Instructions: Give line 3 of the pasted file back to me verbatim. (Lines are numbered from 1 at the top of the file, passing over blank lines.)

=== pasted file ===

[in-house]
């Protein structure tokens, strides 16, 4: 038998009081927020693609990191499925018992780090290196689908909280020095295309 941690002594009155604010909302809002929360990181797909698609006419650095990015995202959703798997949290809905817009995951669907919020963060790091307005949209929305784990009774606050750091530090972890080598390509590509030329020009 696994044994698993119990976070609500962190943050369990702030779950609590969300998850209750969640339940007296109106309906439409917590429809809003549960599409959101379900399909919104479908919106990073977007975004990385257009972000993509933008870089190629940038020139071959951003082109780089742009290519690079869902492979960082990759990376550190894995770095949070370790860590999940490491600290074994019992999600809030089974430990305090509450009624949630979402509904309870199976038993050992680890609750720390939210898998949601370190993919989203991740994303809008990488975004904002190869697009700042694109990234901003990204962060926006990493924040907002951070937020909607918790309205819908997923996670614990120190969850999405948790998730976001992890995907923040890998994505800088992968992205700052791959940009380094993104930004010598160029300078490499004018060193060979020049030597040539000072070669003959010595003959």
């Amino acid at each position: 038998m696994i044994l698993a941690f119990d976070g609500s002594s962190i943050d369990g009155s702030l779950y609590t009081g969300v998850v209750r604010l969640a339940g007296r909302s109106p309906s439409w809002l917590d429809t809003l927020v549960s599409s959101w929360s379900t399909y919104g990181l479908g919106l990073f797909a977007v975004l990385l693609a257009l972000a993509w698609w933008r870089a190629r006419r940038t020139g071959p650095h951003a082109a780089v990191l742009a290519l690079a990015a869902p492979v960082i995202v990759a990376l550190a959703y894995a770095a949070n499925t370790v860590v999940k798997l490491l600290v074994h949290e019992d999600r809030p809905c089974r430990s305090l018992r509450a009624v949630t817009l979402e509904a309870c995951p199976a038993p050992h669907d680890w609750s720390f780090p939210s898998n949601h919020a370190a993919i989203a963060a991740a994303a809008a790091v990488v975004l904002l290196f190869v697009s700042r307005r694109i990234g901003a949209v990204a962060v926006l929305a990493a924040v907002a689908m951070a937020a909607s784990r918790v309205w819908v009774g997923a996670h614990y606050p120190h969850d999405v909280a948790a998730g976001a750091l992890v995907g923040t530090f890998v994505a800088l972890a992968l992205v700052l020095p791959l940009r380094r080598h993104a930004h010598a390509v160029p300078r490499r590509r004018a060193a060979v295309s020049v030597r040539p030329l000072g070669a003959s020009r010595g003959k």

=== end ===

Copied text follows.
């Amino acid at each position: 038998m696994i044994l698993a941690f119990d976070g609500s002594s962190i943050d369990g009155s702030l779950y609590t009081g969300v998850v209750r604010l969640a339940g007296r909302s109106p309906s439409w809002l917590d429809t809003l927020v549960s599409s959101w929360s379900t399909y919104g990181l479908g919106l990073f797909a977007v975004l990385l693609a257009l972000a993509w698609w933008r870089a190629r006419r940038t020139g071959p650095h951003a082109a780089v990191l742009a290519l690079a990015a869902p492979v960082i995202v990759a990376l550190a959703y894995a770095a949070n499925t370790v860590v999940k798997l490491l600290v074994h949290e019992d999600r809030p809905c089974r430990s305090l018992r509450a009624v949630t817009l979402e509904a309870c995951p199976a038993p050992h669907d680890w609750s720390f780090p939210s898998n949601h919020a370190a993919i989203a963060a991740a994303a809008a790091v990488v975004l904002l290196f190869v697009s700042r307005r694109i990234g901003a949209v990204a962060v926006l929305a990493a924040v907002a689908m951070a937020a909607s784990r918790v309205w819908v009774g997923a996670h614990y606050p120190h969850d999405v909280a948790a998730g976001a750091l992890v995907g923040t530090f890998v994505a800088l972890a992968l992205v700052l020095p791959l940009r380094r080598h993104a930004h010598a390509v160029p300078r490499r590509r004018a060193a060979v295309s020049v030597r040539p030329l000072g070669a003959s020009r010595g003959k």